Drive very carefully and schedule a few extra hours of driving time.
As of this report there were several army check points you must go through. These stops are manned by the army, they are looking for guns and drugs. They may partially search your vehicle at a few of them, especially driving north. They are, for the most part, very polite. Just relax, be polite and let them do their job and you will soon be on your way. Note: if your going north the army guys that man the check points much more serious than they are when you are traveling south.
If you are planning a drive down Baja, we strongly recommend that you check the current road conditions with someone near the border before attempting the drive. Always obtain Mexican auto insurance! Your policy from the U.S. or Canada does not cover you below Ensenada, in Mexico. DON’T DRIVE AT NIGHT! Keep in mind that most of the road is open range, keep your eyes open for cattle and other animals!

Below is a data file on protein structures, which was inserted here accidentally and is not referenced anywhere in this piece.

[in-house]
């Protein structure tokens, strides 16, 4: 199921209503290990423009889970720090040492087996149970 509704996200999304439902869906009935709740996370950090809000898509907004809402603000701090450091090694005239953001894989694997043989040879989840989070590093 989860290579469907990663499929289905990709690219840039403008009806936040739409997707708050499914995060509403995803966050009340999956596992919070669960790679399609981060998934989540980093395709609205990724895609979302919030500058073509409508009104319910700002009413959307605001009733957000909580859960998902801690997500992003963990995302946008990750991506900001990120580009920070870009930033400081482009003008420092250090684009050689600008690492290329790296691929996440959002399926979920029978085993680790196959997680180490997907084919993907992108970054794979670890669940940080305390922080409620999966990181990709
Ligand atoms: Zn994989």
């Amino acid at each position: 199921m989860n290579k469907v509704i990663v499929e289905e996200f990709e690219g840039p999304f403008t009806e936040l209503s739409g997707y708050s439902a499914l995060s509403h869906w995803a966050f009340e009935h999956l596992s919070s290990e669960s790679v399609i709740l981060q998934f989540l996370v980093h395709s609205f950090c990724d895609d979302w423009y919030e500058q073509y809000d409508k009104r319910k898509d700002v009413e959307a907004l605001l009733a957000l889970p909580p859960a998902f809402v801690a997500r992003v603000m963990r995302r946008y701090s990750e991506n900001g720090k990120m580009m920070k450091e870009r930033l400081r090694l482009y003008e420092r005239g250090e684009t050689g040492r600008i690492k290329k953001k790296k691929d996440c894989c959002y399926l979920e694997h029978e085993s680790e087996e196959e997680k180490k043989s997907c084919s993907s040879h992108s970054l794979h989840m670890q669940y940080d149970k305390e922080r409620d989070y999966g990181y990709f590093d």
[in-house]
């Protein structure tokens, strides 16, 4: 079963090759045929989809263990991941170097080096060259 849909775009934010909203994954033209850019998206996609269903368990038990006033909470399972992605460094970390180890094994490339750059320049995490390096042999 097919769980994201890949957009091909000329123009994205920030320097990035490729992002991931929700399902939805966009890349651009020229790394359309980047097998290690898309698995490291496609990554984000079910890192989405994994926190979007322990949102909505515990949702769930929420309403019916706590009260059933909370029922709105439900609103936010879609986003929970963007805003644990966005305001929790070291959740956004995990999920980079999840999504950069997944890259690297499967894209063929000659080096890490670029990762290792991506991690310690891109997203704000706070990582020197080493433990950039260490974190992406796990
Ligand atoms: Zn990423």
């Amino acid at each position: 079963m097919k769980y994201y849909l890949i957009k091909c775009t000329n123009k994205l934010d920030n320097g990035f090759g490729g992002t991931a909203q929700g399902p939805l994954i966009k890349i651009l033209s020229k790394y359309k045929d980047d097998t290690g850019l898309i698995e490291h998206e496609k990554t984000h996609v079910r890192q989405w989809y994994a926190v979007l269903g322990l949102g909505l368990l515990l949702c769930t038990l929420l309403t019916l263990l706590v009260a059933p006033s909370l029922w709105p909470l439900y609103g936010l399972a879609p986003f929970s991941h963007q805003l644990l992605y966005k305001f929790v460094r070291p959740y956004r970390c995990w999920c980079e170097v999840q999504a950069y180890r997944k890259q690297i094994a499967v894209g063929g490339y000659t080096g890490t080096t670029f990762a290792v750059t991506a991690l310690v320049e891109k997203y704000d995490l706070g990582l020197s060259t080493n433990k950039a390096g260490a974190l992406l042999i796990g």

Driving in Baja
No special permits or bonds are needed, unless you plan to continue on to Mexico’s mainland. Be sure to get Mexican insurance before crossing the border, as your U.S. insurance is not valid in Mexico. Do not drive in Mexico without insurance! Keep your gas tank as close to full as possible, even if it means extra stops. You never know when the next gas station will be closed or out of gas. It is a good idea to carry a gas can, with gas in it. The roads are constantly patrolled by the Green Angels (daytime hours only) who will help with gas and very minor repairs. These angels of mercy will pass by eventually, although you will probably be helped before they arrive by others passing by. The roads are generally safe, but narrow by U.S. standards, be extra careful. Don’t drive at night unless you are curious about the real meaning of “Road Kill”. Even in the day time, WATCH FOR CATTLE!!!